Lines from the well-known poem, “We Remember Them,” feel different with each passing year:  

In the rising of the sun and in its going down,
we remember them. . . .
In the beginning of the year and when it ends,
we remember them. . . .
When we are lost and sick at heart,
we remember them.
When we have joys we yearn to share,
we remember them. . . .


To which I would add: In everything and everyone our loved ones loved, we remember them.


Wednesday, May 27, 2020

What Is Possible, Revisited




Psychologist John Schneider poses three questions for the bereaved that are worth exploring for those living with suicide loss (as well as those grieving any type of loss during this pandemic). The questions are simple yet generative: What is lost? What is left? What is possible?

It’s crucial to address these in the most despondent stages of grief after suicide when the sense of loss is overwhelming and it’s difficult to see a way forward--to acknowledge the terrible loss while opening our eyes to what we carry with us from our loved one and what we may yet be able to do, love, understand. It’s also revealing to see how our responses evolve over time.

I recently found two sets of responses to these questions, one from a support group several months after my son Noah’s death and one from a blog post I wrote four years later. Before looking at the lists too carefully, I took stock of how the questions strike me now, seven years after the suicide. Some of my current responses:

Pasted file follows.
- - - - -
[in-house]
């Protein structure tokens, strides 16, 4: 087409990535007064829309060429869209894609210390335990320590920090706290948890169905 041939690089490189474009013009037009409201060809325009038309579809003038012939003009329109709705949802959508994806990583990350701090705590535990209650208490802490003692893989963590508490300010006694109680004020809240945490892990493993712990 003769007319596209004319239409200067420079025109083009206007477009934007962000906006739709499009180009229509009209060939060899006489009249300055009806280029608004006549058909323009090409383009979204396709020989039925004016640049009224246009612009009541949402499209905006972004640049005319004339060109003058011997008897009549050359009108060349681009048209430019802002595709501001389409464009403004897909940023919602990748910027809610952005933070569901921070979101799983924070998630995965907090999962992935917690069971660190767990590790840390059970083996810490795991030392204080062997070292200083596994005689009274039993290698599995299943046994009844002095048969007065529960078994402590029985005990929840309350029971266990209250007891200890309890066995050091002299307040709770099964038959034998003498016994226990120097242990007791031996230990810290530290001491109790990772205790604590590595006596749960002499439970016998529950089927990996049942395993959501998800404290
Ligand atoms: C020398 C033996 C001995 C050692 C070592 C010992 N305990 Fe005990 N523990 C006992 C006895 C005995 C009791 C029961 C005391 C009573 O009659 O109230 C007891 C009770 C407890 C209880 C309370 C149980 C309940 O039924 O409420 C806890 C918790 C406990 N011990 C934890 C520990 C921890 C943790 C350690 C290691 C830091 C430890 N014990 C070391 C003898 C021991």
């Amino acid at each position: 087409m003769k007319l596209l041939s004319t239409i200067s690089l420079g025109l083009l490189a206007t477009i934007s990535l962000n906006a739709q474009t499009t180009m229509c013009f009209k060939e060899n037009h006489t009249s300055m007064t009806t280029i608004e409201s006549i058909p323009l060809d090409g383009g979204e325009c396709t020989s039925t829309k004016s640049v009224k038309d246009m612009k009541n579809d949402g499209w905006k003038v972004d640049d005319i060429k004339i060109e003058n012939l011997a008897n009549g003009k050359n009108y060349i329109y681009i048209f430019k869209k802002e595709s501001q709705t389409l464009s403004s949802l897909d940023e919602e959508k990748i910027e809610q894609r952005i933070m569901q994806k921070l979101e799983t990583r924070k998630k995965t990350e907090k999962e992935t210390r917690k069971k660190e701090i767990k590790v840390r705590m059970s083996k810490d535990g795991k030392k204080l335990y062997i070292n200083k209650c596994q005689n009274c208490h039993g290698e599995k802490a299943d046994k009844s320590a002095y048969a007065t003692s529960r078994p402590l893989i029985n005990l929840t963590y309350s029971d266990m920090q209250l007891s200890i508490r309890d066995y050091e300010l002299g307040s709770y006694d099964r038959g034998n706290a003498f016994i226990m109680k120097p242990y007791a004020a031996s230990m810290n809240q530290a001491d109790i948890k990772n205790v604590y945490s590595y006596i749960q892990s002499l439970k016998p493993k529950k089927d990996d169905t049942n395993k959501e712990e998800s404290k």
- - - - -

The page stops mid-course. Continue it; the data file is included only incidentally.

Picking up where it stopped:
What is lost?

A wonderful, witty, wacky soul and budding photographer.

A love like no other.

A brother for Ben.

Knowing, loving and being with the adult Noah.

Derailed or altered career paths for our family of three.

What is left?

A stone. A candle. Tears of sorrow and regret.

Memories shared and unshared; the fear of forgetting.

A closer bond with Ben.

Noah’s presence at the ocean, in a rainbow.

My voice, recovered and rediscovered; this blog, poems.

Ties to suicide loss survivors around the world.

Noah’s name on youth scholarships and suicide prevention events through our small family foundation.

What is possible?

A lot. Joy. Beauty. Laughter.

Compassion. Acts of lovingkindness.

More writing; a book of grief poems?

Ben’s art installations.

More young people & families, aware and prepared for crises.

A child named after Noah?

My thoughts from the three points in time have a lot of overlap: missing Noah and his gifts, our family of four, what might have been. Being left with the holdover of pain and guilt, the focus on his gravestone. At five months and at four years after the suicide, there were more questions, more troubling memories of his decline and death, more need to share our pain with others; those have receded somewhat. At five months, I wrote “I don’t know” under “what is possible”—but predicted, correctly, that my husband and I would get closer to Ben and that I would find a way back to poetry. At four years, I thought it was possible that I’d have moments of happiness, help others on this path, open my heart—and so I have.

A few years ago, I got a gratitude stone as a keepsake from a Survivors Day gathering. I put it by Noah’s high school picture more out of aspiration than conviction. Recently, while singing prayers for Shabbat at home, I happened to notice the stone when I glanced at Noah’s photo. I felt a wave of appreciation for my son’s life and love without the usual pang of pain that comes with missing him. So it’s become possible, finally, to feel the expansion of gratitude as the bitterness subsides. I can’t always access or sustain the feeling--but at least I’ve learned it is possible.